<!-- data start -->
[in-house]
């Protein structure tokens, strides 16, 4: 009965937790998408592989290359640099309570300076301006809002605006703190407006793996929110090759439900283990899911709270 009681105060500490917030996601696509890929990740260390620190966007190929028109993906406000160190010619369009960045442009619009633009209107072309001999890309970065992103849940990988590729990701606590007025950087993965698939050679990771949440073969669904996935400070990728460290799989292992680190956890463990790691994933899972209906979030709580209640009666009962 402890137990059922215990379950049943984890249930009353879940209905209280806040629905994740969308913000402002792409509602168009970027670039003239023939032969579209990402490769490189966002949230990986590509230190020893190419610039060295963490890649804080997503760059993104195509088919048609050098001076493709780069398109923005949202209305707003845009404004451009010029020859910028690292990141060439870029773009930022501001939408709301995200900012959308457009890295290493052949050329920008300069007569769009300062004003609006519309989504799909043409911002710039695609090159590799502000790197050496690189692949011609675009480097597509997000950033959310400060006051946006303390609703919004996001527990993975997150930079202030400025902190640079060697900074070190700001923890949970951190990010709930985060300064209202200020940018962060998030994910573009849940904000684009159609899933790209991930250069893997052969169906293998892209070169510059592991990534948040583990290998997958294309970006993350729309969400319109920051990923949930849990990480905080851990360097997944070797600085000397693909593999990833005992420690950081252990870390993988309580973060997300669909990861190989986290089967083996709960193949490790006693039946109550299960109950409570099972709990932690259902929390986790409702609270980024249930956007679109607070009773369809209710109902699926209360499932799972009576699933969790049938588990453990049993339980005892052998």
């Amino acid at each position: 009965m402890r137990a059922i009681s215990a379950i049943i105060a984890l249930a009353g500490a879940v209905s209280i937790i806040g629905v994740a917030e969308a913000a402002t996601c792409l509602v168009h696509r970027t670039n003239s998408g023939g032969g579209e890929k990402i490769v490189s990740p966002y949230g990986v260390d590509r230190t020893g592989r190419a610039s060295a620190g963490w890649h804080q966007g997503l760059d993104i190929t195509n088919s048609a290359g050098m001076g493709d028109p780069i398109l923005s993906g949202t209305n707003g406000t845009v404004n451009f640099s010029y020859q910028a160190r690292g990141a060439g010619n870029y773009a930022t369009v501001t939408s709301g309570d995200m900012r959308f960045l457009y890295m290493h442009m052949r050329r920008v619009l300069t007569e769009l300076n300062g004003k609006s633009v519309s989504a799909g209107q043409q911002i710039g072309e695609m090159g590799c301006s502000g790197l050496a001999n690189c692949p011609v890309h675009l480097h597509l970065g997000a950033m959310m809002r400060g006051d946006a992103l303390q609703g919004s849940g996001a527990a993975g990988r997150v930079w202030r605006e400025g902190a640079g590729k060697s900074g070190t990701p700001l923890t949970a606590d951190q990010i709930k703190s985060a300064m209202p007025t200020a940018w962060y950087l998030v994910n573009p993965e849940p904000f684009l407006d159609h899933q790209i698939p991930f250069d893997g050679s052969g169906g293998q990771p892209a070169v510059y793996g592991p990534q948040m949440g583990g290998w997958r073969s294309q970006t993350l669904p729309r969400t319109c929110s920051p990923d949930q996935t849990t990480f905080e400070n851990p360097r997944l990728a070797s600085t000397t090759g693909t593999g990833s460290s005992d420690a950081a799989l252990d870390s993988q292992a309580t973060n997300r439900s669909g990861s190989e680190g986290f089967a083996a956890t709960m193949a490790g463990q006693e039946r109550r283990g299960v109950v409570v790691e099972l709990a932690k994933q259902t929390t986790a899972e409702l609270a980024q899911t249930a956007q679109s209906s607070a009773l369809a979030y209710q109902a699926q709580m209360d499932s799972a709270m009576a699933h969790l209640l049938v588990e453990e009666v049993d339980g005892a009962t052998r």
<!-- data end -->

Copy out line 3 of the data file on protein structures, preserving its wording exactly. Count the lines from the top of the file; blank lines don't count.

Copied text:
């Amino acid at each position: 009965m402890r137990a059922i009681s215990a379950i049943i105060a984890l249930a009353g500490a879940v209905s209280i937790i806040g629905v994740a917030e969308a913000a402002t996601c792409l509602v168009h696509r970027t670039n003239s998408g023939g032969g579209e890929k990402i490769v490189s990740p966002y949230g990986v260390d590509r230190t020893g592989r190419a610039s060295a620190g963490w890649h804080q966007g997503l760059d993104i190929t195509n088919s048609a290359g050098m001076g493709d028109p780069i398109l923005s993906g949202t209305n707003g406000t845009v404004n451009f640099s010029y020859q910028a160190r690292g990141a060439g010619n870029y773009a930022t369009v501001t939408s709301g309570d995200m900012r959308f960045l457009y890295m290493h442009m052949r050329r920008v619009l300069t007569e769009l300076n300062g004003k609006s633009v519309s989504a799909g209107q043409q911002i710039g072309e695609m090159g590799c301006s502000g790197l050496a001999n690189c692949p011609v890309h675009l480097h597509l970065g997000a950033m959310m809002r400060g006051d946006a992103l303390q609703g919004s849940g996001a527990a993975g990988r997150v930079w202030r605006e400025g902190a640079g590729k060697s900074g070190t990701p700001l923890t949970a606590d951190q990010i709930k703190s985060a300064m209202p007025t200020a940018w962060y950087l998030v994910n573009p993965e849940p904000f684009l407006d159609h899933q790209i698939p991930f250069d893997g050679s052969g169906g293998q990771p892209a070169v510059y793996g592991p990534q948040m949440g583990g290998w997958r073969s294309q970006t993350l669904p729309r969400t319109c929110s920051p990923d949930q996935t849990t990480f905080e400070n851990p360097r997944l990728a070797s600085t000397t090759g693909t593999g990833s460290s005992d420690a950081a799989l252990d870390s993988q292992a309580t973060n997300r439900s669909g990861s190989e680190g986290f089967a083996a956890t709960m193949a490790g463990q006693e039946r109550r283990g299960v109950v409570v790691e099972l709990a932690k994933q259902t929390t986790a899972e409702l609270a980024q899911t249930a956007q679109s209906s607070a009773l369809a979030y209710q109902a699926q709580m209360d499932s799972a709270m009576a699933h969790l209640l049938v588990e453990e009666v049993d339980g005892a009962t052998r």